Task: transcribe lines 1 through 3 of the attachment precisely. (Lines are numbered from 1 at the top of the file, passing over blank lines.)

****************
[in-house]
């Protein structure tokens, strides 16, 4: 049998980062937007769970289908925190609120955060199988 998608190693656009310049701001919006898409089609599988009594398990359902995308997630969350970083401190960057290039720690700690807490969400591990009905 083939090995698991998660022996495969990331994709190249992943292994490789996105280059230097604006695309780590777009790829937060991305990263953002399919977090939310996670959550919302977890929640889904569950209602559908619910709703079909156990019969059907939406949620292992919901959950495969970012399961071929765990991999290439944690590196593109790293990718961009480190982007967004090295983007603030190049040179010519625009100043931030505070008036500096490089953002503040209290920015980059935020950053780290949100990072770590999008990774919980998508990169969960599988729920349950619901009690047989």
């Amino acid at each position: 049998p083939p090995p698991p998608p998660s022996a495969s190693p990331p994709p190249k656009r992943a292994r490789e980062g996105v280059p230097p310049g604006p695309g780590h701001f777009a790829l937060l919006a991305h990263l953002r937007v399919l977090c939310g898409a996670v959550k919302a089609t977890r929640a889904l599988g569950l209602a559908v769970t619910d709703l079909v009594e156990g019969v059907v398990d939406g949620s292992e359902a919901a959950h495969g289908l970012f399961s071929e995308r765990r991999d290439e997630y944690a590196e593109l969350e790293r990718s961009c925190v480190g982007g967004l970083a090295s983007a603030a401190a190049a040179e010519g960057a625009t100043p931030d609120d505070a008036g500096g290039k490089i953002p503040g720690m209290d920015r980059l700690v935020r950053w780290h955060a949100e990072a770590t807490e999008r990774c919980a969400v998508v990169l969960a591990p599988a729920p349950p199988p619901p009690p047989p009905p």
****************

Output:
[in-house]
């Protein structure tokens, strides 16, 4: 049998980062937007769970289908925190609120955060199988 998608190693656009310049701001919006898409089609599988009594398990359902995308997630969350970083401190960057290039720690700690807490969400591990009905 083939090995698991998660022996495969990331994709190249992943292994490789996105280059230097604006695309780590777009790829937060991305990263953002399919977090939310996670959550919302977890929640889904569950209602559908619910709703079909156990019969059907939406949620292992919901959950495969970012399961071929765990991999290439944690590196593109790293990718961009480190982007967004090295983007603030190049040179010519625009100043931030505070008036500096490089953002503040209290920015980059935020950053780290949100990072770590999008990774919980998508990169969960599988729920349950619901009690047989």
């Amino acid at each position: 049998p083939p090995p698991p998608p998660s022996a495969s190693p990331p994709p190249k656009r992943a292994r490789e980062g996105v280059p230097p310049g604006p695309g780590h701001f777009a790829l937060l919006a991305h990263l953002r937007v399919l977090c939310g898409a996670v959550k919302a089609t977890r929640a889904l599988g569950l209602a559908v769970t619910d709703l079909v009594e156990g019969v059907v398990d939406g949620s292992e359902a919901a959950h495969g289908l970012f399961s071929e995308r765990r991999d290439e997630y944690a590196e593109l969350e790293r990718s961009c925190v480190g982007g967004l970083a090295s983007a603030a401190a190049a040179e010519g960057a625009t100043p931030d609120d505070a008036g500096g290039k490089i953002p503040g720690m209290d920015r980059l700690v935020r950053w780290h955060a949100e990072a770590t807490e999008r990774c919980a969400v998508v990169l969960a591990p599988a729920p349950p199988p619901p009690p047989p009905p």